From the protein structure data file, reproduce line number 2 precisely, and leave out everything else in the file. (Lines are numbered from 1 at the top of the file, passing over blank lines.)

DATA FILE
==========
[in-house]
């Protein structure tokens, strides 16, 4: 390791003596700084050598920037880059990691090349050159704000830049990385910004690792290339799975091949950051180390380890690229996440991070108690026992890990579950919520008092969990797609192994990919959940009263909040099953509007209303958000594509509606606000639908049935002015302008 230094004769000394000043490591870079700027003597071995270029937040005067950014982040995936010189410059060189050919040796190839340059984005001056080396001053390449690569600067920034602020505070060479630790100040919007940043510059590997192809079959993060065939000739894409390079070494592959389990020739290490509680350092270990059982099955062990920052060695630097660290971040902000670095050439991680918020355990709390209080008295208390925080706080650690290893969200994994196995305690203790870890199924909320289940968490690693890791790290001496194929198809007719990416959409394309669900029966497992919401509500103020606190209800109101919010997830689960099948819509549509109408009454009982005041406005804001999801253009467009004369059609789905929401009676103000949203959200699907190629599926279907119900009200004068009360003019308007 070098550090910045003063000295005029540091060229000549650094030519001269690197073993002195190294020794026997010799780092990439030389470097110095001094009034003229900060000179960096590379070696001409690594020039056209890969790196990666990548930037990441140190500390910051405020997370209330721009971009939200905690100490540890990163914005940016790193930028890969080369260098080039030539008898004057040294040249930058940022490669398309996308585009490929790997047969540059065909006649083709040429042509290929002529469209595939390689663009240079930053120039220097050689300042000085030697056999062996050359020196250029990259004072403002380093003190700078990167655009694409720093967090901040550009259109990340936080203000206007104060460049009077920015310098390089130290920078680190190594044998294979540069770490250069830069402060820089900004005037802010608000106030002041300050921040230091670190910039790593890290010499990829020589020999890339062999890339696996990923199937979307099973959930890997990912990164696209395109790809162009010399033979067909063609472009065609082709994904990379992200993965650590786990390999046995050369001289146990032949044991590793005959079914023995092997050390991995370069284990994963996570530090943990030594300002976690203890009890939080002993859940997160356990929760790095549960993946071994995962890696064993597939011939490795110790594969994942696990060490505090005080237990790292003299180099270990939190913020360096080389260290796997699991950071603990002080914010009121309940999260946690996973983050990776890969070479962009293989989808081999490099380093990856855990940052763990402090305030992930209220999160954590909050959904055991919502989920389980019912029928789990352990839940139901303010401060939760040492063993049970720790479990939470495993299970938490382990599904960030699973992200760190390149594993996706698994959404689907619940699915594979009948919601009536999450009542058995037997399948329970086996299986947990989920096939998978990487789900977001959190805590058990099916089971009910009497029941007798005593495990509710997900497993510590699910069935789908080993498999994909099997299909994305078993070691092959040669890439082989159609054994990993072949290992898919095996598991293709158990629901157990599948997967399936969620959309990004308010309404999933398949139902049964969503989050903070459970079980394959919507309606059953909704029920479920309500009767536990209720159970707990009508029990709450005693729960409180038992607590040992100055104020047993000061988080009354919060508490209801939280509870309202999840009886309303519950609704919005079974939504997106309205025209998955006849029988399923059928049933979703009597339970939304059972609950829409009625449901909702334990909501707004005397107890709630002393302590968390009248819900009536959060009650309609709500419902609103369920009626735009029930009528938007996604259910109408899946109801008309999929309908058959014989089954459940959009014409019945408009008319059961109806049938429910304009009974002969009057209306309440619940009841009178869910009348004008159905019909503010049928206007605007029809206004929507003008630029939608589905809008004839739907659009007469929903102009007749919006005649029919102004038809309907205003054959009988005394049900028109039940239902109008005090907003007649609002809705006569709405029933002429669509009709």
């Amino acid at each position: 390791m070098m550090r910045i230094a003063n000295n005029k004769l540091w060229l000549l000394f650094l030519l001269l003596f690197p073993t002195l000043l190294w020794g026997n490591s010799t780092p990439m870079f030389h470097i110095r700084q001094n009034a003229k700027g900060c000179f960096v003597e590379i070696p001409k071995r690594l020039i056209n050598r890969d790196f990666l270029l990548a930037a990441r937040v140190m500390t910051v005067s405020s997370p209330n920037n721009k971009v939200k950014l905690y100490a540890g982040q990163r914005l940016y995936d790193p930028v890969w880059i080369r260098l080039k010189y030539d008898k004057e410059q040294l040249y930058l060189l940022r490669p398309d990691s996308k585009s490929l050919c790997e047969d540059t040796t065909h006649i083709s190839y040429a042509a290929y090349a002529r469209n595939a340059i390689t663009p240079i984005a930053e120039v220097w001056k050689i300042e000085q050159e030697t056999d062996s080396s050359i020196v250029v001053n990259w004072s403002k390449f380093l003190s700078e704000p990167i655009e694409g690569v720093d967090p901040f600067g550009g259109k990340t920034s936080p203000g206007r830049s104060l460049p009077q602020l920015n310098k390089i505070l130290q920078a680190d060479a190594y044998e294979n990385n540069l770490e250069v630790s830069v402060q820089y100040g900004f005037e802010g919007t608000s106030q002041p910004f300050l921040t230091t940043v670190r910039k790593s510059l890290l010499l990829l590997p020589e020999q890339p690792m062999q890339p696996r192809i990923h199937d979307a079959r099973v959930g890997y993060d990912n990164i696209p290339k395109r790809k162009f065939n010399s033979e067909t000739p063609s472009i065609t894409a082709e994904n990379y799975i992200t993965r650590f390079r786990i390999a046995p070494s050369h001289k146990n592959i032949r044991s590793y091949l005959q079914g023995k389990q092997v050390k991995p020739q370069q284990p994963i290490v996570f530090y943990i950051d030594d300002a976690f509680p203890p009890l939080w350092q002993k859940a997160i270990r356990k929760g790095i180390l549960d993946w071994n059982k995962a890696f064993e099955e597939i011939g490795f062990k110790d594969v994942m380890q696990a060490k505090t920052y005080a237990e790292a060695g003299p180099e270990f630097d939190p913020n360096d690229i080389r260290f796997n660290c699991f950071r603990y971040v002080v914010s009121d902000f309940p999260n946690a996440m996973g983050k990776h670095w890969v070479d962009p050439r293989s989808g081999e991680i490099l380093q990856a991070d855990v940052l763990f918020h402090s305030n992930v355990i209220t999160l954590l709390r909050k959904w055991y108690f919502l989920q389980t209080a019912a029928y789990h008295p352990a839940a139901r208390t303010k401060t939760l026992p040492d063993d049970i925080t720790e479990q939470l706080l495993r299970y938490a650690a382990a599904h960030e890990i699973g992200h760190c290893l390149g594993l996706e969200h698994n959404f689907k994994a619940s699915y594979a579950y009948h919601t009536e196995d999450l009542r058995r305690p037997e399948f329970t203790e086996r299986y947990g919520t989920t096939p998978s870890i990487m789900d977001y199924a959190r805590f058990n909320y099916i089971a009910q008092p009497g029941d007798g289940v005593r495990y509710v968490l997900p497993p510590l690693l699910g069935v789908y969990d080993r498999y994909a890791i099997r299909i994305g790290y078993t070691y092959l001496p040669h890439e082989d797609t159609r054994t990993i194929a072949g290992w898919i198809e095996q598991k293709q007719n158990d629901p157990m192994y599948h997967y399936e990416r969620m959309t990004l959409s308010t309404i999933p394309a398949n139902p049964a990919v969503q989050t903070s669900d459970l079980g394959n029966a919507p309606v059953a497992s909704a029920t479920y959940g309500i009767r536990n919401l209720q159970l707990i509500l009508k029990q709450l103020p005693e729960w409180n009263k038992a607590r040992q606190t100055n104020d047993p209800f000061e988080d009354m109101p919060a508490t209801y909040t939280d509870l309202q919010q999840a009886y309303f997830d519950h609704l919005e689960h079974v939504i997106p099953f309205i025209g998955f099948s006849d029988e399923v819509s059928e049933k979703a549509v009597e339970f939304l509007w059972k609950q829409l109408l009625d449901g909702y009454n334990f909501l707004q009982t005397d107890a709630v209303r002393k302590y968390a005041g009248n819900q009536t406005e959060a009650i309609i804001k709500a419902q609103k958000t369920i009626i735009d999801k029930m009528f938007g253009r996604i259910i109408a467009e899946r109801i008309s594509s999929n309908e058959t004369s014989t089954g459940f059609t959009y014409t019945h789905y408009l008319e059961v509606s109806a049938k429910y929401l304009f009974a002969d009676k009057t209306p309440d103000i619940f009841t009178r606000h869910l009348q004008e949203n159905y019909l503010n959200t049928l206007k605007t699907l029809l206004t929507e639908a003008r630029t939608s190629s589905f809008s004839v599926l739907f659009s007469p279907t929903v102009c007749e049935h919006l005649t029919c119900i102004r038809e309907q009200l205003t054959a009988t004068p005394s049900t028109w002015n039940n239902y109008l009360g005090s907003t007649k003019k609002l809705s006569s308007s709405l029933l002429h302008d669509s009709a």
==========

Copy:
């Protein structure tokens, strides 16, 4: 390791003596700084050598920037880059990691090349050159704000830049990385910004690792290339799975091949950051180390380890690229996440991070108690026992890990579950919520008092969990797609192994990919959940009263909040099953509007209303958000594509509606606000639908049935002015302008 230094004769000394000043490591870079700027003597071995270029937040005067950014982040995936010189410059060189050919040796190839340059984005001056080396001053390449690569600067920034602020505070060479630790100040919007940043510059590997192809079959993060065939000739894409390079070494592959389990020739290490509680350092270990059982099955062990920052060695630097660290971040902000670095050439991680918020355990709390209080008295208390925080706080650690290893969200994994196995305690203790870890199924909320289940968490690693890791790290001496194929198809007719990416959409394309669900029966497992919401509500103020606190209800109101919010997830689960099948819509549509109408009454009982005041406005804001999801253009467009004369059609789905929401009676103000949203959200699907190629599926279907119900009200004068009360003019308007 070098550090910045003063000295005029540091060229000549650094030519001269690197073993002195190294020794026997010799780092990439030389470097110095001094009034003229900060000179960096590379070696001409690594020039056209890969790196990666990548930037990441140190500390910051405020997370209330721009971009939200905690100490540890990163914005940016790193930028890969080369260098080039030539008898004057040294040249930058940022490669398309996308585009490929790997047969540059065909006649083709040429042509290929002529469209595939390689663009240079930053120039220097050689300042000085030697056999062996050359020196250029990259004072403002380093003190700078990167655009694409720093967090901040550009259109990340936080203000206007104060460049009077920015310098390089130290920078680190190594044998294979540069770490250069830069402060820089900004005037802010608000106030002041300050921040230091670190910039790593890290010499990829020589020999890339062999890339696996990923199937979307099973959930890997990912990164696209395109790809162009010399033979067909063609472009065609082709994904990379992200993965650590786990390999046995050369001289146990032949044991590793005959079914023995092997050390991995370069284990994963996570530090943990030594300002976690203890009890939080002993859940997160356990929760790095549960993946071994995962890696064993597939011939490795110790594969994942696990060490505090005080237990790292003299180099270990939190913020360096080389260290796997699991950071603990002080914010009121309940999260946690996973983050990776890969070479962009293989989808081999490099380093990856855990940052763990402090305030992930209220999160954590909050959904055991919502989920389980019912029928789990352990839940139901303010401060939760040492063993049970720790479990939470495993299970938490382990599904960030699973992200760190390149594993996706698994959404689907619940699915594979009948919601009536999450009542058995037997399948329970086996299986947990989920096939998978990487789900977001959190805590058990099916089971009910009497029941007798005593495990509710997900497993510590699910069935789908080993498999994909099997299909994305078993070691092959040669890439082989159609054994990993072949290992898919095996598991293709158990629901157990599948997967399936969620959309990004308010309404999933398949139902049964969503989050903070459970079980394959919507309606059953909704029920479920309500009767536990209720159970707990009508029990709450005693729960409180038992607590040992100055104020047993000061988080009354919060508490209801939280509870309202999840009886309303519950609704919005079974939504997106309205025209998955006849029988399923059928049933979703009597339970939304059972609950829409009625449901909702334990909501707004005397107890709630002393302590968390009248819900009536959060009650309609709500419902609103369920009626735009029930009528938007996604259910109408899946109801008309999929309908058959014989089954459940959009014409019945408009008319059961109806049938429910304009009974002969009057209306309440619940009841009178869910009348004008159905019909503010049928206007605007029809206004929507003008630029939608589905809008004839739907659009007469929903102009007749919006005649029919102004038809309907205003054959009988005394049900028109039940239902109008005090907003007649609002809705006569709405029933002429669509009709």